New gay travel firm increases holiday choice for LGBT travellers

LGBT Europe

Written By: Will Coldwell  16/2/16

The LGBT market is worth £6bn in the UK and $85bn in the US, yet few mainstream holiday companies cater properly to gay travellers. Specialist agency OutOfOffice hopes to set a new example.

It was personal experience that drove Darren Burn to launch LGBT travel specialist “I went to Egypt with my ex-boyfriend a couple of years ago and I spent ages researching where was safe and open to go,” he says. “But when we got there the hotel was really unwelcoming – we had to find somewhere else. I realised I should be able to go anywhere in the world and have that reassurance.”

Launched at the end of last year, is an online travel agent that hopes to set a new example for the way the industry caters for LGBT travellers. It seems to have struck a chord, turning over £1m in its first three months alone.

Burn, who quit his job as an ITV journalist in 2014 to start the company, says gay people are still frequently let down by travel agents. “Companies say they are gay friendly, but their brochures will have pages and pages of pictures and not one same-sex couple,” he says. “This can be alienating.”

LGBT travellers can struggle to be sure the holiday they are booking won’t lead to awkward, or even hostile encounters. The court battle between a gay couple and the Cornish B&B owners who turned them away is a case in point. Burn tells of a lesbian couple asking a high street travel agent for reassurance before booking and being told: “We just won’t tell them.”

“Anyone can slap on a gay-friendly sign,” he says. “The reality is different.” hopes to open up destinations beyond the traditional party spots in Greece and Spain, and asks every destination, partner and hotel specifically what it does to welcome LGBT people. Many of its staff are gay, and customers – who also include heterosexual travellers – have an option to enter their sexuality when making an initial inquiry. “A lot of gay people want to be able to talk to somebody who just gets it,” says Burn.

Other travel companies are also targeting the LGBT market, which, according to market researcher Forrester, is worth £6bn in the UK and $85bn in the US. Gay marriage travel has contributed significantly to this trend. This week, holiday company Kuoni announced it has recruited a 10-person team of LGBT experts to help advise on cultural attitudes in various destinations. It revealed that same-sex honeymoon bookings have increased by 279% over the past five years. Following this, pressure group Stonewall urged tour operators to take “more responsibility” for helping the LGBT community get the best out of their holidays and travel safely.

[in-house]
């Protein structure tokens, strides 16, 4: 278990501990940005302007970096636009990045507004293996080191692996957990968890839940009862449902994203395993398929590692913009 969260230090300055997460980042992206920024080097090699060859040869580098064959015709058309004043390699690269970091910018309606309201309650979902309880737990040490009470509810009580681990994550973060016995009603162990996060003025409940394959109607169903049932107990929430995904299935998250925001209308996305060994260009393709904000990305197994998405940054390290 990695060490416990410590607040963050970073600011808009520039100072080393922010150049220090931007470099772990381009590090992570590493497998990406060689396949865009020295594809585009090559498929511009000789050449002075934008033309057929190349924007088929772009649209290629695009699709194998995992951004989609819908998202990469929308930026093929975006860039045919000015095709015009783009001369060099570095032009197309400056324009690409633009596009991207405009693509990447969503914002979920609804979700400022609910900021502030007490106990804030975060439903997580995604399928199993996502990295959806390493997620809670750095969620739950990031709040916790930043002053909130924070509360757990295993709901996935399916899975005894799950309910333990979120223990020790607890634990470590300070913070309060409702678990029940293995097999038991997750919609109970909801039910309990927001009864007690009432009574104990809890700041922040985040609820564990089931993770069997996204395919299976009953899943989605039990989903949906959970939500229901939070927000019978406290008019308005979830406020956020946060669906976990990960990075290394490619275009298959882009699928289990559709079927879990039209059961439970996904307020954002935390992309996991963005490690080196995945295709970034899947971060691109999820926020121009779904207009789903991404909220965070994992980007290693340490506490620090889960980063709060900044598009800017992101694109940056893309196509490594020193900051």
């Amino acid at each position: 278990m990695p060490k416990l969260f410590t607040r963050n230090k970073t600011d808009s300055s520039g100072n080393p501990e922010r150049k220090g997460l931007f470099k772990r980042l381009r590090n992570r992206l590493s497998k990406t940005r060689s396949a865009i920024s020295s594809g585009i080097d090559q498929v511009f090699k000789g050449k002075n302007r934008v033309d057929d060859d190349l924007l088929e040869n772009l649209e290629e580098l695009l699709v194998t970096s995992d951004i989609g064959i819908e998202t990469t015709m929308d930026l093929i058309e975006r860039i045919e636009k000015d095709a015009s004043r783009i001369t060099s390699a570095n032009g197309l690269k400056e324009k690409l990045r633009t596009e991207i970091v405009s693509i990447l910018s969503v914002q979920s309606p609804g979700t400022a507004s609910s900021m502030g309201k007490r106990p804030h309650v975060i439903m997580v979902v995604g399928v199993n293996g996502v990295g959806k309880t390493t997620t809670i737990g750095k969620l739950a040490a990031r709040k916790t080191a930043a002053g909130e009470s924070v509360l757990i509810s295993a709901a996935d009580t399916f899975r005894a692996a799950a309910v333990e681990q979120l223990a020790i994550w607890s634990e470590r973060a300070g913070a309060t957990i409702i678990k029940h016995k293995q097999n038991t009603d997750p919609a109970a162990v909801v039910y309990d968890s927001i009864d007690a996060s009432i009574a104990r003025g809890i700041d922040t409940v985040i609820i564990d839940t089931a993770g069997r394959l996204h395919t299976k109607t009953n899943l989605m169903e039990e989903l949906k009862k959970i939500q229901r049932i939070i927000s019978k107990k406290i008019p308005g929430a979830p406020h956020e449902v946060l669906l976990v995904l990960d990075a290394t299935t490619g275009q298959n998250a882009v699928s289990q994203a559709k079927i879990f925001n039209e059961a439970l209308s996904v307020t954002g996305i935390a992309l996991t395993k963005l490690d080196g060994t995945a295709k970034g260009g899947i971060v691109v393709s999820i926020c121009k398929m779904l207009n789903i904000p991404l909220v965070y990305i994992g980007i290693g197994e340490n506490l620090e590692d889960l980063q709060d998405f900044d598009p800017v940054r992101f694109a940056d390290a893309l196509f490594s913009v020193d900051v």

“It’s easy to assume, especially when based in a major urban centre like London, that everyone is aware of LGBT travellers,” says John Tanzella, president of the International Gay and Lesbian Travel Association. “That is still not the case in far too many parts of the world.”

Although cultural acceptance of LGBT people has been improving in many destinations, this is by no means universal; more than 75 countries still have some form of anti-homosexuality laws. Still, even in destinations with discriminatory legislation, are able to offer practical advice and support to travellers planning a trip there and suggest hotels and resorts where they can be confident they are welcome. In the Maldives, for example, where same-sex relationships are illegal, has partners that will still extend their honeymoon packages to same sex couples. As Burn puts it: “Gay people are going to travel anyway: just at the back of their mind is the question of whether it will be OK.”

Source: The Guardian



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